So when does Southwest start Midway-Gatwick flights?

#8 Trogdor

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Posted 08 May 2018 - 05:21 PM

So when does Southwest start Midway-Gatwick flights?

 

Probably never, as Midway's runway is likely too short to accommodate a fully loaded 737 MAX 8 on takeoff.


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#9 JRR

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Posted 08 May 2018 - 05:30 PM

Pilots tell me that landing at Midway is a “controlled crash!”

#10 Palmetto

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Posted 08 May 2018 - 07:28 PM

The "circle 22" at MDW is a real doozy of an approach:  a steep left bank about a mile out from the end of the runway.  BTW, the runway in Brownsville, TX is longer than any of Midway's.


Edited by Palmetto, 08 May 2018 - 07:31 PM.


#11 cpotisch

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Posted 08 May 2018 - 08:02 PM

 

So when does Southwest start Midway-Gatwick flights?

 

Probably never, as Midway's runway is likely too short to accommodate a fully loaded 737 MAX 8 on takeoff.

 

The MAX 8 is effectively the successor to the -700, and Boeing claims that the MAX has significantly better takeoff field performance than the NextGen. Since Southwest already flies dozens of 737-700s to Midway, I don't see why it couldn't handle the MAX 8.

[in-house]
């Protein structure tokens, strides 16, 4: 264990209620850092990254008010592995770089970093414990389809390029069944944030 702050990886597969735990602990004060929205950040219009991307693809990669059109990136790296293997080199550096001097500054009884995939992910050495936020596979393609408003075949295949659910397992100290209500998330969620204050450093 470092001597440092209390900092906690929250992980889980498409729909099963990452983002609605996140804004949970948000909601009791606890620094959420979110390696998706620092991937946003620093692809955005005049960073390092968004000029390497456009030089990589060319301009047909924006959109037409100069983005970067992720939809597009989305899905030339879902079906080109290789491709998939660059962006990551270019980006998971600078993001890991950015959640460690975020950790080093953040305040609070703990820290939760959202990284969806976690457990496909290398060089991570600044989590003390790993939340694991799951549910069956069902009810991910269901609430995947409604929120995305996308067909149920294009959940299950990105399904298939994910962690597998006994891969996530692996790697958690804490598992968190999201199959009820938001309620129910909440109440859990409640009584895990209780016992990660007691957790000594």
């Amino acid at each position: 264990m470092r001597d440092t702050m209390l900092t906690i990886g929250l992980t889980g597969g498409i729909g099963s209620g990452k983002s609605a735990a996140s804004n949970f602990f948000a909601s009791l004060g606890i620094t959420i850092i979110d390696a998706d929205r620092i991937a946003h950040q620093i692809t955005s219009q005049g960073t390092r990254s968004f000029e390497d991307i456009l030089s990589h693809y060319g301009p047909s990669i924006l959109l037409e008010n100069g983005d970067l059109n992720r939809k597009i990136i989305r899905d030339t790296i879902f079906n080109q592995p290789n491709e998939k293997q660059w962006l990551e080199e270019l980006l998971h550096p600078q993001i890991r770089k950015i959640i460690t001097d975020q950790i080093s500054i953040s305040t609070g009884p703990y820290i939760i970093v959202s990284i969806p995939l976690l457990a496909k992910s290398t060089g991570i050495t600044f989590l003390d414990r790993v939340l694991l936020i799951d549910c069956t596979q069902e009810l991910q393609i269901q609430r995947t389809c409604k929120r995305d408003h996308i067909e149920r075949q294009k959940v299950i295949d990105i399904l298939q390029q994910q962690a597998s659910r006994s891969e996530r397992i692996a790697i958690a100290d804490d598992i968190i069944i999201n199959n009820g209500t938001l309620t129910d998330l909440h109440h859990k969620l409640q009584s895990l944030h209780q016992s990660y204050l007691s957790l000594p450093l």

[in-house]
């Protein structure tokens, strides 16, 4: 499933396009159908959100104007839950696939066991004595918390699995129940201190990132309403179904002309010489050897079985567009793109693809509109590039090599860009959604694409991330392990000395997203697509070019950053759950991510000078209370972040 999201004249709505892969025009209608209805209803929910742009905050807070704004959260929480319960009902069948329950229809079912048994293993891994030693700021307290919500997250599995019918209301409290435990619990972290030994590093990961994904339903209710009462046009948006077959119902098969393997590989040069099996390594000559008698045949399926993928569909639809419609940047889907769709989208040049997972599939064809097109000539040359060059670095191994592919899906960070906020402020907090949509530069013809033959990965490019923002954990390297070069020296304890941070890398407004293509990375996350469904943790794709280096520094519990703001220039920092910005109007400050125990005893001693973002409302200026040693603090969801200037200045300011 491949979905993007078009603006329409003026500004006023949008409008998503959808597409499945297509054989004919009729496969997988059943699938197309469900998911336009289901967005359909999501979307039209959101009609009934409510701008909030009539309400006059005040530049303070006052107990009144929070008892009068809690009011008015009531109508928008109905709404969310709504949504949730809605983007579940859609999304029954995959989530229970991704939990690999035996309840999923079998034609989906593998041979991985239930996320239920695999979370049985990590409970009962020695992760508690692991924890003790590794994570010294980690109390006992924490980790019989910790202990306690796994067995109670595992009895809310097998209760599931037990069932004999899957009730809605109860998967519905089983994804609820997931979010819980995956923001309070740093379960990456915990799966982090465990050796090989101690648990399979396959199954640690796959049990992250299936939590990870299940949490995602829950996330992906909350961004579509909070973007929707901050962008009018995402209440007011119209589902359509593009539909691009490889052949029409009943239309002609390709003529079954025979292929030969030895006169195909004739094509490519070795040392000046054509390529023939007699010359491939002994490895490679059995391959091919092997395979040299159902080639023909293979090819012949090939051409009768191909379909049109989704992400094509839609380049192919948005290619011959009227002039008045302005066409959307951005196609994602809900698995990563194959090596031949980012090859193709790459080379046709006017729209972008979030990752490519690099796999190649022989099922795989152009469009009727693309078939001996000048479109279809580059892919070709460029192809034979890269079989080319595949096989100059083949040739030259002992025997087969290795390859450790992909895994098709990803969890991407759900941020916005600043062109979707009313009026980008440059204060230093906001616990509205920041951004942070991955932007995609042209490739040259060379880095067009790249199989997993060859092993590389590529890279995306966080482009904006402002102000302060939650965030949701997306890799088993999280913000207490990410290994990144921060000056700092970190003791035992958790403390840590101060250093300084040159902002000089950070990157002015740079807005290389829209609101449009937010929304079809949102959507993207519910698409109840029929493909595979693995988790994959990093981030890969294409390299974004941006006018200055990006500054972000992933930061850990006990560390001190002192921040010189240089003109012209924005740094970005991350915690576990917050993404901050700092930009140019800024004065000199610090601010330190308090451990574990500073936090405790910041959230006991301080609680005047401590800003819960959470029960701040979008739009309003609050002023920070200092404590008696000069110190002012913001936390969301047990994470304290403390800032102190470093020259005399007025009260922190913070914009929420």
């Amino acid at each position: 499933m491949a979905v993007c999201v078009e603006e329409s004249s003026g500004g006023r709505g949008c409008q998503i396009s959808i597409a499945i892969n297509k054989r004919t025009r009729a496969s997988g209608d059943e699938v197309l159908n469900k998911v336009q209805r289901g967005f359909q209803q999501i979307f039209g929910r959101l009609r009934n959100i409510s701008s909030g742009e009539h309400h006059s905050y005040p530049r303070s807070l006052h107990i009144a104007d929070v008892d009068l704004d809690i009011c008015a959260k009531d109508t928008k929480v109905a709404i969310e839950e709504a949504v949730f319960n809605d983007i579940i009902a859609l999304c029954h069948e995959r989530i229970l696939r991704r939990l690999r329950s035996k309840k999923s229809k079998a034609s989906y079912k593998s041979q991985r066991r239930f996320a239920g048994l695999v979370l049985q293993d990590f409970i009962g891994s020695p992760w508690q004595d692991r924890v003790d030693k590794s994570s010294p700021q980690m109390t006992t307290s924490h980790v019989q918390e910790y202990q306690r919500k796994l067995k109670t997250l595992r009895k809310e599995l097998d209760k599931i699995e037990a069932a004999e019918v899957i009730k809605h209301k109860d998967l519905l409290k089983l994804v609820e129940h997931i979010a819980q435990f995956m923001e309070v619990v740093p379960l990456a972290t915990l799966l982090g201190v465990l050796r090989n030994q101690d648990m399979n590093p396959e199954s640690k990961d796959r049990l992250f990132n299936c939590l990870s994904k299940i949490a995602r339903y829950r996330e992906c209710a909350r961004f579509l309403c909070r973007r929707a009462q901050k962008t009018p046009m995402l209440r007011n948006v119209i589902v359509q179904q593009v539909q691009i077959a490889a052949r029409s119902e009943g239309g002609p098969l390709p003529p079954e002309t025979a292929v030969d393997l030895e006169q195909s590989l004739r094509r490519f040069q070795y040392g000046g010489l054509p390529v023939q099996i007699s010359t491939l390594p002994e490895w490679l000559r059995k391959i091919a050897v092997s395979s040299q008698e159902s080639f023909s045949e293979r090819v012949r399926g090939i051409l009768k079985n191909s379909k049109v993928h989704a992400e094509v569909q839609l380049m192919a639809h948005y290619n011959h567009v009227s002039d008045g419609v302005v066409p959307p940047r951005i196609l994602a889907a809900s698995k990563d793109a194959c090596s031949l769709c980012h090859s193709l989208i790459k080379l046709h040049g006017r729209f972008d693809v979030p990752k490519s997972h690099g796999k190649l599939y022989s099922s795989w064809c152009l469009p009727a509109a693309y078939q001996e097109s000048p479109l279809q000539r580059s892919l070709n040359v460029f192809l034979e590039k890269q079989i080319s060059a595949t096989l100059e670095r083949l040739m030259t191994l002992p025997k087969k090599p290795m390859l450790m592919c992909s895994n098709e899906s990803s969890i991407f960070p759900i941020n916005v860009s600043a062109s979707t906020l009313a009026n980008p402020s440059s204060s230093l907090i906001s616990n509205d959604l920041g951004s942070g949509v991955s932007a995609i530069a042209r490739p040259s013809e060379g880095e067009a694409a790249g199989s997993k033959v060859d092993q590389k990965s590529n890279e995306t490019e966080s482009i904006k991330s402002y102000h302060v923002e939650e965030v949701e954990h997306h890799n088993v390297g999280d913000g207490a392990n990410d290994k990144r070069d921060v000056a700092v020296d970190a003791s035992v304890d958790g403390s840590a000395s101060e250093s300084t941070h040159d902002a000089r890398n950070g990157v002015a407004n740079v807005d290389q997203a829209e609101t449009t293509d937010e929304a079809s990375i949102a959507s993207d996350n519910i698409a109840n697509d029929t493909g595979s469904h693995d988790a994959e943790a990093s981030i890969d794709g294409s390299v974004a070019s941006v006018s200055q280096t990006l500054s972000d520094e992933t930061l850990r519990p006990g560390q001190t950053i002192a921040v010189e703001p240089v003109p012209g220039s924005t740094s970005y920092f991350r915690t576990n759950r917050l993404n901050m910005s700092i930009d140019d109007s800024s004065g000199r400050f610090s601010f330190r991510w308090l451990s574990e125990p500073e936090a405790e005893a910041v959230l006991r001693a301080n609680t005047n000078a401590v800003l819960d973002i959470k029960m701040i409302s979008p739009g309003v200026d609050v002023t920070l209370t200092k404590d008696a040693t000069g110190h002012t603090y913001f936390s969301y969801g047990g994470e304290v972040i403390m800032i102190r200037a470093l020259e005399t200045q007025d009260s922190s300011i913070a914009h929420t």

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#12 jis

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Posted 08 May 2018 - 11:21 PM

Handling a MAX 8 and handling a max take off weight MAX 8 are two entirely different things. For a trans Atlantic flight it will have to be at close to MTOW.

#13 PVD

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Posted 08 May 2018 - 11:32 PM

The Max 8 is the successor to the 800,  Max 7 the 700. A Max 8 could fly in and out of Midway, but not at the highest maximum gross weights. Fully loaded and fueled for long stage lengths Midway would be considered too short for safe ops. The airport planning graphs are available from Boeing.



#14 railiner

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Posted 10 May 2018 - 12:12 AM

IIRC, the B757 is probably the largest airliner that can use Midway...I don't believe any are currently still flying from there...


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#15 Devil's Advocate

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Posted 10 May 2018 - 01:42 AM

Norwegian's transatlantic flights on the MAX are dirt cheap - one way fares start at $80 (for a short time they were as low as $65). Unfortunately...you have to pay extra to pick seats and get dinner, but at those prices, I'd say it's worth it.


Even a free ticket wouldn't be worth it. Norwegian can take their 29-inch knee crushing seat pitch and shove it up their turbofan.

 

Pilots tell me that landing at Midway is a “controlled crash!”


Sometimes it's an uncontrolled crash.

Southwest_Airlines_Flight_1248_-1.jpg